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Denmark is nowadays considered one of the top destinations for foodies, but several years ago Nordic cuisine was completely unknown. So, what changed over the past 15 years that made this small Scandinavian country a popular gastronomic destination? Noma restaurant and the reinvention of Nordic cuisine.
It was in 2003 that Claus Meyer and René Redzepi joined forces and opened Noma, a high-end restaurant that would change Copenhagen’s culinary scene and put Denmark on the map as a food destination.
Before opening Noma, Meyer and Redzepi became established chefs, but in the early 2000s, they decided to change Danes’ food habits and reinvent the Nordic cuisine by creating dishes made solely of seasonal vegetables and indigenous products. That may not sound very revolutionary, but using local and seasonal vegetables all year round in a country that experiences long and cold winters during which very few things survive is a real challenge. Therefore, many gastronomy experts had questioned this initiative and had claimed that the new Nordic movement would fail. Despite doubts from the outside world, Meyer managed to not only create one of the world’s best restaurants but he also brought Copenhagen’s culinary scene to the foreground, inspiring both local and international chefs.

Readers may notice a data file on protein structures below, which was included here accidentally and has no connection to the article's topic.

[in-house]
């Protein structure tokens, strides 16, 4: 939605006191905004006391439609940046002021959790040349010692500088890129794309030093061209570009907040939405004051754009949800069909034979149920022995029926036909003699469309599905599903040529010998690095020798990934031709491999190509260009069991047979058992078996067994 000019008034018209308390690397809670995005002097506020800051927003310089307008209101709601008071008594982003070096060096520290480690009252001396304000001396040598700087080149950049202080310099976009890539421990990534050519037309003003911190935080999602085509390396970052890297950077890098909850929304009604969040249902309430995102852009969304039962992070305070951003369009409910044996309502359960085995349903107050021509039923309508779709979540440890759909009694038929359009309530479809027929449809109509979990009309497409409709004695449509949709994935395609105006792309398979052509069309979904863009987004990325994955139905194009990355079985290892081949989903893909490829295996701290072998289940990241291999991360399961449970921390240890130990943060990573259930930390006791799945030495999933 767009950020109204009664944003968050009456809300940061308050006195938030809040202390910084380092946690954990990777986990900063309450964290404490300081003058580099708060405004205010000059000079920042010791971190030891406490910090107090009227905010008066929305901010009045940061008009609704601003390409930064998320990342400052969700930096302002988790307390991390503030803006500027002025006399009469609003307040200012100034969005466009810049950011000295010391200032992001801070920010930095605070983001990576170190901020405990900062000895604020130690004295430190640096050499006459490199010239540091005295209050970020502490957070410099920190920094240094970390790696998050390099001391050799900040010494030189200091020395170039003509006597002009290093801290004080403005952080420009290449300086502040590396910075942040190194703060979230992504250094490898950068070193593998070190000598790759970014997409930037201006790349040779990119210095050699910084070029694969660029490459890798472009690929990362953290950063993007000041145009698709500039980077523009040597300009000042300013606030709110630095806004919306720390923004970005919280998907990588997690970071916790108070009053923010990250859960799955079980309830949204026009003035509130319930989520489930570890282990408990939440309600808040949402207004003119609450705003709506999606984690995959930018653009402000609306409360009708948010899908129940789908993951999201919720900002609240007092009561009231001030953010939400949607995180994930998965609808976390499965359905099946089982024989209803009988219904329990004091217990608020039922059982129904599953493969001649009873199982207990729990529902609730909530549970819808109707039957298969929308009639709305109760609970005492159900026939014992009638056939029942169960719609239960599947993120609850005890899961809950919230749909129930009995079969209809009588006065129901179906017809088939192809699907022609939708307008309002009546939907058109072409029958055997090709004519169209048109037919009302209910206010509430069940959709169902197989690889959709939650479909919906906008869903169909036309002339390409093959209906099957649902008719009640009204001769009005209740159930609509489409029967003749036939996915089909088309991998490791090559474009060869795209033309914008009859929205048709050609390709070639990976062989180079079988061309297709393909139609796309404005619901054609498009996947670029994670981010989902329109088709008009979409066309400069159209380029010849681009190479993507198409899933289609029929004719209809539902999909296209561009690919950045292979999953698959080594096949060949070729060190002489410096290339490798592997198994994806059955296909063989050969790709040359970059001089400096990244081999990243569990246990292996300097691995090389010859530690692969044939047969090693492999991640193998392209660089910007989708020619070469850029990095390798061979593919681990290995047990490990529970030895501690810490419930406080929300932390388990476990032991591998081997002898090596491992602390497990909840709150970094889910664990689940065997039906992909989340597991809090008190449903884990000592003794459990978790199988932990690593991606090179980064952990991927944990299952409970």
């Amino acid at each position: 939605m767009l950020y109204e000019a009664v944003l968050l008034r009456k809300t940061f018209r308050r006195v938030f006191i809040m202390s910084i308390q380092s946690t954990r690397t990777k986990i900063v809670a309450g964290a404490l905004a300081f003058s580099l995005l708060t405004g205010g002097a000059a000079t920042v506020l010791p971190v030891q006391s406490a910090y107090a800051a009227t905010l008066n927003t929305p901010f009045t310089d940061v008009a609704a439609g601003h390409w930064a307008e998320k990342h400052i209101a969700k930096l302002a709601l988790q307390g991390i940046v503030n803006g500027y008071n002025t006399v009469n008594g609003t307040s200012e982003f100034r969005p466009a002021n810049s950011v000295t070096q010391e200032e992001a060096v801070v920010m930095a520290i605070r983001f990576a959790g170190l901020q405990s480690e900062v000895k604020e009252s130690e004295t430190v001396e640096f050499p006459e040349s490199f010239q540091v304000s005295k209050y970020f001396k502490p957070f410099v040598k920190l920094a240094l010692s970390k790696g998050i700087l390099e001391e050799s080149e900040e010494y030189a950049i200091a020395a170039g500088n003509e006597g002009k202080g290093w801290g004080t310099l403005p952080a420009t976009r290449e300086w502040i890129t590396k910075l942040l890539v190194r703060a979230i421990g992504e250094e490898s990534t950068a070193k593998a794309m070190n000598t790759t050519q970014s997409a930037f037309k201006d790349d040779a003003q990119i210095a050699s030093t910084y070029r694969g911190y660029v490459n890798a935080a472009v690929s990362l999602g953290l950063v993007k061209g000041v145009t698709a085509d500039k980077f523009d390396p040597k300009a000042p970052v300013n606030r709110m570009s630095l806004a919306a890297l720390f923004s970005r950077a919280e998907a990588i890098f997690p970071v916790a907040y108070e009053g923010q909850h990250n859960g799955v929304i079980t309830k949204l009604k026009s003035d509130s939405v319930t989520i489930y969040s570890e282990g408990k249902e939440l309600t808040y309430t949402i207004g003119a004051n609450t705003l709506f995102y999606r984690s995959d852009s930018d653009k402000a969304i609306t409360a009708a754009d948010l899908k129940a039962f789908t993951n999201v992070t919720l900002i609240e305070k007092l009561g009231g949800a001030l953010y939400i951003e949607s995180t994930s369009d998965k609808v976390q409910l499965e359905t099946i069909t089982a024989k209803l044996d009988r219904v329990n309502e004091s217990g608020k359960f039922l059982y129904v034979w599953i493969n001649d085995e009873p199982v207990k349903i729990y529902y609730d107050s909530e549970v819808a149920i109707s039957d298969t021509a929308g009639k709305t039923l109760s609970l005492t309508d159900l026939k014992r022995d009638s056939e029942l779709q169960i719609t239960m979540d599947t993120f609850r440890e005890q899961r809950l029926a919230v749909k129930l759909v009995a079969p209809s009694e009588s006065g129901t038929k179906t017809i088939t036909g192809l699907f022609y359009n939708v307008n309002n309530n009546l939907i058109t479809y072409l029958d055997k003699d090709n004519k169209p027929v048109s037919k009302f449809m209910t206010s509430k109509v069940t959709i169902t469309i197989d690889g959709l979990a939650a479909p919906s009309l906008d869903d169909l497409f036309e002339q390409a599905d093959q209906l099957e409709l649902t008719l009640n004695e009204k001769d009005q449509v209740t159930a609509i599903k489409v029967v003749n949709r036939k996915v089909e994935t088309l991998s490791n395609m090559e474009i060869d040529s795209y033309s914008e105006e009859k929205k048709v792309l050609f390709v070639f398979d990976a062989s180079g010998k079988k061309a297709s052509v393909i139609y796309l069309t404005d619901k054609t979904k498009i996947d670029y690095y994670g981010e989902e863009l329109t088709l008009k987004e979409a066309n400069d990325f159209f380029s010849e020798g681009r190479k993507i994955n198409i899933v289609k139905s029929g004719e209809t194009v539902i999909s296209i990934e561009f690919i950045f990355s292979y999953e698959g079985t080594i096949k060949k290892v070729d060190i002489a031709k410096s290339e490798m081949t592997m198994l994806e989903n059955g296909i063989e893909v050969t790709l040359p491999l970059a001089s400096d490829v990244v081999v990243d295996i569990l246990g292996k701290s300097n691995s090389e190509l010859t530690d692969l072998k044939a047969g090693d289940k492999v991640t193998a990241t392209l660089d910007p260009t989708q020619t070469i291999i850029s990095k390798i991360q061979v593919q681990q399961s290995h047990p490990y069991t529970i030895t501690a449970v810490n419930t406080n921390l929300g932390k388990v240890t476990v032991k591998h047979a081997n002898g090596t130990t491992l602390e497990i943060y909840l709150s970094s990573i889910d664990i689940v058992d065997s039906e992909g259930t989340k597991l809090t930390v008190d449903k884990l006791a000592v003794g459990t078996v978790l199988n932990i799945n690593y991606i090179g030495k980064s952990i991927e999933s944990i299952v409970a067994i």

Noma won two Michelin stars in 2008 and has been named ‘Best Restaurant in the World’ by Restaurant magazine four times. Thanks to well-deserved success, Copenhagen went from being just another Scandinavian city to a foodie destination worth world-class food.
Many chefs were inspired by Noma and Meyer’s manifesto, so for the past 15 years, many Nordic restaurants have opened all over Denmark, serving delicacies made with local and organic ingredients.
Geranium, a three-star Michelin restaurant in Copenhagen, Paul Cunningham’s Michelin-starred Henne Kirkeby Kro in west Jutland, MeMu in Vejle, Jutland and Gastromé in Aarhus are only four of the country’s many critically acclaimed restaurants that occupy the top place on foodies’ lists. Up until recently, gastro-tourists travelled to Copenhagen to get a proper taste of the new Nordic cuisine but today, other Danish towns such as Aarhus and Bornholm have been put on the map as culinary destinations.
While Noma may be the restaurant that paved the way for the country’s gastronomy scene to bloom, Denmark is still considered one of the top countries for food lovers. Mainly because of the boasting 31 Michelin stars and hundreds of more notable restaurants that are run by world-class chefs.